THE UNITED STATES, INDIAN OCEAN REGION AND THE GULF
By Anthony H. Cordesman
16 Dec 13. The United States remains committed to the defense of the Gulf and maintaining a major presence in the Indian Ocean region. There has been considerable confusion over the level of U.S. commitment because of speeches referring to a “pivot to Asia,” U.S. and P5+1 negotiation with Iran, claims of U.S. energy independence, and the impact of sequestration and U.S. defense budget cuts.
The new U.S. strategic guidance issued in January 2012, however, gave the same priority to the Middle East as to the “rebalancing to Asia” – the phrase used in all U.S. strategic documents and budget requests, which refers to a 5-10% shift in U.S. forces away from NATO Europe and to the U.S. west coast and Pacific.
This has been regularly reaffirmed in U.S. budget guidance through FY2014, USCENTCOM commanders, and Secretary of Defense Hagel in a press release issued on December 7, 2013, during a trip to the Gulf:
Secretary Hagel made it clear that the U.S. negotiations with Iran were part of long standing P5+1 effort to halt Iran’s nuclear weapons programs. Hagel stated the United States was involved in a six month process to see if it could work through its differences with Iran and that it was it was his opinion that this represented a wise opportunity to probe in great detail the possibilities to see if Iran was serious about following through on its commitments in the nuclear area. As for the Gulf and IOR, Hagel said that,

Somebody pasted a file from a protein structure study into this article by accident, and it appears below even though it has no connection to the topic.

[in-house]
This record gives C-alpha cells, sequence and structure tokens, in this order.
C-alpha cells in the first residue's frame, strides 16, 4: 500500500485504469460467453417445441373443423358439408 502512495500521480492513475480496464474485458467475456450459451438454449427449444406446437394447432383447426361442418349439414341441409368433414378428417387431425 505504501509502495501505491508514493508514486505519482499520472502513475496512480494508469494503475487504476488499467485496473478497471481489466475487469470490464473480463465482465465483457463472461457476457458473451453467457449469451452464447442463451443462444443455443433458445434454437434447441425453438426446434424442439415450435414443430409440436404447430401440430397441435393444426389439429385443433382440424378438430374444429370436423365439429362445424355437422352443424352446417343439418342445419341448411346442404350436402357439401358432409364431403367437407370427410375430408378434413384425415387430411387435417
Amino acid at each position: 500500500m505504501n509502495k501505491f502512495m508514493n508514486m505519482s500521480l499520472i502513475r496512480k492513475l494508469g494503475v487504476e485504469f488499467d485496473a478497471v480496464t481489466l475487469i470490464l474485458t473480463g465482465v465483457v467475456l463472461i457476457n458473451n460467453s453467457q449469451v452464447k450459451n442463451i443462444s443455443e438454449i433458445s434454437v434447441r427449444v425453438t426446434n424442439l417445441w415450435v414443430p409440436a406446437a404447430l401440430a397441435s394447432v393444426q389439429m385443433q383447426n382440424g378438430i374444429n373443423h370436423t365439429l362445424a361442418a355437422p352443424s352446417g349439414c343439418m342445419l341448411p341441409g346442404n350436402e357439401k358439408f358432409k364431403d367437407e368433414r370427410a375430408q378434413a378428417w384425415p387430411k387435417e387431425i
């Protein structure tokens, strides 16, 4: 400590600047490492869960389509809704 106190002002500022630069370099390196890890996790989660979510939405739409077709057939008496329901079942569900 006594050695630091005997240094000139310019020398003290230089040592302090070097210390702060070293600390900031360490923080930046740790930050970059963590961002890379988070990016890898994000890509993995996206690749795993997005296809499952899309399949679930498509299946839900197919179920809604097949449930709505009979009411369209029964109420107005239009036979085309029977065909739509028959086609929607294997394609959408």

“Nothing has changed in terms of our defense posture in this region as a result of the deal. The only reason we are at this point is because of the pressure from sanctions, the diplomatic isolation and unity of international community, those need to maintain to have continued progress.
“Going forward, the Department of Defense will place even more emphasis on building the capacity of our partners in order to complement our strong military presence in the region. Our goal is for our allies and partners in this region to be stronger and more capable in dealing with common threats…We won’t change any military posture during that 6 months. We will keep same partnerships as before we entered into 6 months. We are entering this clear-eyed. Whether we get to where we hope, we will see.
“As we strengthen our bilateral relationships throughout the Gulf, we are also committed to advancing multilateral cooperation between our allies and partners, especially through the Gulf Cooperation Council. Nations are stronger when they work together against common threats. Closer cooperation between the GCC and the United States is in all of our interests.
“There is a lot of stress here in the region. There is a lot of questions, there is a lot of uncertainties”
Secretary Hagel said he was ready to deal with those frontally and that is why he sees this as a huge opportunity to be here. He also said he understood Gulf concerns because he understood the source of these concerns: “When you sit in this part of the world and you look at the threats around you, that there are good reasons to be nervous.”
Secretary Hagel made it clear there were no reductions in the U.S. presence in the Gulf. The only major reduction in the region had been to remove a carrier group in the IOR dedicated to flying sorties in Afghanistan – a mission the United States no longer needed as it transition responsibility to Afghan forces.
Secretary Hagel stated to the press pool on December 7, 2013 that;
“We have a ground, air, and naval presence of more than 35,000 military personnel in and immediately around the Gulf… Two years after our drawdown from Iraq, the U.S. Army continues to maintain more than 10,000 forward-deployed soldiers in the region, along with heavy armor, artillery, and attack helicopters, to serve as a theater reserve and a bulwark against any aggression.
“We have deployed our most advanced fighter aircraft throughout the re